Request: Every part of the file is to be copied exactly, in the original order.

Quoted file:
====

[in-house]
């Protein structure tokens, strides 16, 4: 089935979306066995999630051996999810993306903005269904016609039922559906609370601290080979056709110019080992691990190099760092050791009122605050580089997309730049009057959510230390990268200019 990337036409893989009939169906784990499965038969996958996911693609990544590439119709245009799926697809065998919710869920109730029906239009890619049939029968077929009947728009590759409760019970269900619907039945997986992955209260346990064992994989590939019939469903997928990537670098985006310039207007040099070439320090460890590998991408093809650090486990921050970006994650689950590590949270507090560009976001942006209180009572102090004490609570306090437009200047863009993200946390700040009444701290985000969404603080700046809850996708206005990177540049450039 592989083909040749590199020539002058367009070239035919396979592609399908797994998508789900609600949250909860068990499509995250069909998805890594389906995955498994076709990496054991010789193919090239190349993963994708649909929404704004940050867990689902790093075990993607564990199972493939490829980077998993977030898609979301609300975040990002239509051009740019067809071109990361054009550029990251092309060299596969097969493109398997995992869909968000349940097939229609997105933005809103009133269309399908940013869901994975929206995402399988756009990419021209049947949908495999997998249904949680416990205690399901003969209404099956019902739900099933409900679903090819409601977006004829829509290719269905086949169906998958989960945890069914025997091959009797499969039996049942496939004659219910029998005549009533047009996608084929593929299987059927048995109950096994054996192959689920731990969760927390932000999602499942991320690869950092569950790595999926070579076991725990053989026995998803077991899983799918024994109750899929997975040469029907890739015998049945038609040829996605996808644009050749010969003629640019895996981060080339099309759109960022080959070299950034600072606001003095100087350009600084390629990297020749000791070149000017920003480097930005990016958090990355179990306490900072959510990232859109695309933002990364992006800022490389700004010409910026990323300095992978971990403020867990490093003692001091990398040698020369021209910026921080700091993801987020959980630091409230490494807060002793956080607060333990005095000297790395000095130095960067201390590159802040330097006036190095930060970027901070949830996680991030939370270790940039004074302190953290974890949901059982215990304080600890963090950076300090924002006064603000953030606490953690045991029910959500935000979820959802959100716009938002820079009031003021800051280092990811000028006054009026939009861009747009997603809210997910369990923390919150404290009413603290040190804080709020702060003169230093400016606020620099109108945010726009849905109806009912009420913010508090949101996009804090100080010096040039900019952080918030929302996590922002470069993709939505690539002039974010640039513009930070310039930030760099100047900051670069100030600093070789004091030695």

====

[in-house]
């Protein structure tokens, strides 16, 4: 089935979306066995999630051996999810993306903005269904016609039922559906609370601290080979056709110019080992691990190099760092050791009122605050580089997309730049009057959510230390990268200019 990337036409893989009939169906784990499965038969996958996911693609990544590439119709245009799926697809065998919710869920109730029906239009890619049939029968077929009947728009590759409760019970269900619907039945997986992955209260346990064992994989590939019939469903997928990537670098985006310039207007040099070439320090460890590998991408093809650090486990921050970006994650689950590590949270507090560009976001942006209180009572102090004490609570306090437009200047863009993200946390700040009444701290985000969404603080700046809850996708206005990177540049450039 592989083909040749590199020539002058367009070239035919396979592609399908797994998508789900609600949250909860068990499509995250069909998805890594389906995955498994076709990496054991010789193919090239190349993963994708649909929404704004940050867990689902790093075990993607564990199972493939490829980077998993977030898609979301609300975040990002239509051009740019067809071109990361054009550029990251092309060299596969097969493109398997995992869909968000349940097939229609997105933005809103009133269309399908940013869901994975929206995402399988756009990419021209049947949908495999997998249904949680416990205690399901003969209404099956019902739900099933409900679903090819409601977006004829829509290719269905086949169906998958989960945890069914025997091959009797499969039996049942496939004659219910029998005549009533047009996608084929593929299987059927048995109950096994054996192959689920731990969760927390932000999602499942991320690869950092569950790595999926070579076991725990053989026995998803077991899983799918024994109750899929997975040469029907890739015998049945038609040829996605996808644009050749010969003629640019895996981060080339099309759109960022080959070299950034600072606001003095100087350009600084390629990297020749000791070149000017920003480097930005990016958090990355179990306490900072959510990232859109695309933002990364992006800022490389700004010409910026990323300095992978971990403020867990490093003692001091990398040698020369021209910026921080700091993801987020959980630091409230490494807060002793956080607060333990005095000297790395000095130095960067201390590159802040330097006036190095930060970027901070949830996680991030939370270790940039004074302190953290974890949901059982215990304080600890963090950076300090924002006064603000953030606490953690045991029910959500935000979820959802959100716009938002820079009031003021800051280092990811000028006054009026939009861009747009997603809210997910369990923390919150404290009413603290040190804080709020702060003169230093400016606020620099109108945010726009849905109806009912009420913010508090949101996009804090100080010096040039900019952080918030929302996590922002470069993709939505690539002039974010640039513009930070310039930030760099100047900051670069100030600093070789004091030695």